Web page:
Super League chairman Florentino Perez said Wednesday the plans for the breakaway European league are currently on hold:
It comes after all six Premier League teams announced they were dropping out of the proposed league just days after the Super League was unveiled Sunday. Of the 12 initial founding members, only a few remain.
"Juventus and Milan have not left," Perez said Tuesday. "Barca are thinking about it. Maybe we can change it a bit—that the top four in England enter, the top four in Spain. The important thing is that the big teams play each other, so the kids will watch football."
With these clubs along with Perez's Real Madrid, there are still the potential makings of a new league in the future.
The initial format was still not able to overcome massive backlash from fans or competing governing bodies.
There was significant criticism over the lack of competitive spirit in a league that would feature permanent members and no relegation. Chelsea supporters notably gathered for a huge demonstration Tuesday, urging the club to back out of the Super League.
Perez questioned the authenticity of the protests.
"Chelsea fans? They were 40 people outside Stamford Bridge. ... And if you want, I will tell you who took them there," he said Tuesday.
Chelsea and Manchester City were the first two to show hesitation, seemingly creating a domino effect that helped shut down the project. Perez explained what went wrong:
"There was someone in the English clubs who did not have much interest. That started to affect the others. There was fear. One of the English clubs was never really convinced. The English clubs tried to do something, but they were being told they were killing football. But there is no other solution than the Super League. Or somebody invents something else."
There was also blowback from UEFA, as president Aleksander Ceferin said the players who compete in the Super League would be banned from the Euros and the FIFA World Cup.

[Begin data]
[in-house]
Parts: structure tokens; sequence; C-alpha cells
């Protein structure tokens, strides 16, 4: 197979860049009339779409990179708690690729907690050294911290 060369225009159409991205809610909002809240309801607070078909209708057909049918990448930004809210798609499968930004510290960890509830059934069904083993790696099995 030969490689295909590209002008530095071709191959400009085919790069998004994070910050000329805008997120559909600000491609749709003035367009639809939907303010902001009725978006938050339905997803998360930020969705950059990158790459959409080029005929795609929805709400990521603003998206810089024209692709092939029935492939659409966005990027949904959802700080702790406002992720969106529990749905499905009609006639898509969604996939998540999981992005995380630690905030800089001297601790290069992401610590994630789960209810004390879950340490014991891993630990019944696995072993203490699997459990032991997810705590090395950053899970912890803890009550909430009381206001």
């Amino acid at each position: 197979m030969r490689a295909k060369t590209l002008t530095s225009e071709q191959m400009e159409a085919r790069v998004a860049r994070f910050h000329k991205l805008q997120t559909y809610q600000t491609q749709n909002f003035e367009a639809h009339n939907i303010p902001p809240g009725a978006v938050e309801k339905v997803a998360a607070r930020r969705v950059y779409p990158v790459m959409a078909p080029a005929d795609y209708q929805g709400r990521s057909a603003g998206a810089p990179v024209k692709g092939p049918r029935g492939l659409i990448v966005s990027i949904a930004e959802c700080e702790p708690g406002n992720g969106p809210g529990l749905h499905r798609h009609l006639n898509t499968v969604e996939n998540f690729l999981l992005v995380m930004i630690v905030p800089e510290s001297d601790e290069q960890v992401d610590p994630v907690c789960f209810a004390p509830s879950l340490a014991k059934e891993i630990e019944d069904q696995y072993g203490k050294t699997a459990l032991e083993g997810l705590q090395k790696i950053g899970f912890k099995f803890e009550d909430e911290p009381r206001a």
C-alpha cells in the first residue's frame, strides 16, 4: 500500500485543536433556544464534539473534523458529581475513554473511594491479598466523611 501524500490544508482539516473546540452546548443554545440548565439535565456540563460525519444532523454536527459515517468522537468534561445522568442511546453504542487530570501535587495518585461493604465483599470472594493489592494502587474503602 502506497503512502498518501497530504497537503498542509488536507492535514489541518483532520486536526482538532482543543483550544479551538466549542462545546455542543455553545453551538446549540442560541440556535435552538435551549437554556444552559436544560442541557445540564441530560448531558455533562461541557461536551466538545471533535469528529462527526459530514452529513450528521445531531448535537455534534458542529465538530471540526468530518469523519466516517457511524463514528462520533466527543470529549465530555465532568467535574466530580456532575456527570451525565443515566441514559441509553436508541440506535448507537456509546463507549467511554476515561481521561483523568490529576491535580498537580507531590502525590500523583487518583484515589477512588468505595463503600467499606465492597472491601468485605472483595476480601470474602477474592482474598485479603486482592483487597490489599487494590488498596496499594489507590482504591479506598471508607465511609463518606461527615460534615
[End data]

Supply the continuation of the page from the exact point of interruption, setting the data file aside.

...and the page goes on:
"The problem is they [Ceferin] killed us the very next day, with terrible aggression," Perez said. "We have made some mistakes for sure. But they knew what we were going to do, and were waiting for us. Those who do not want to lose their privileges."
Perez still argued there is a need for changes because of the monetary issues stemming from the COVID-19 pandemic. Clubs around the world had limited revenue because of a lack of fans in the stands over the past year.
Perez said this will hurt big clubs like Real Madrid, as well as smaller ones looking to sell players.
"In general, there will not be big transfers this summer. When money does not flow from the rich clubs to the poor clubs, everyone suffers," Perez said. "It's impossible to make signings like [Kylian] Mbappe and [Erling] Haaland, in general, not just for Real Madrid, without the Super League."
While the clubs that would be selling those superstars—Paris Saint-Germain and Borussia Dortmund—aren't exactly small, there could be a trickle-down effect on the transfer market.
The plans for a new league are on hold after the latest withdrawals, but Perez argued it remains a possibility.
"The founder clubs believed in this project," he said. "It is not dead. We will keep working."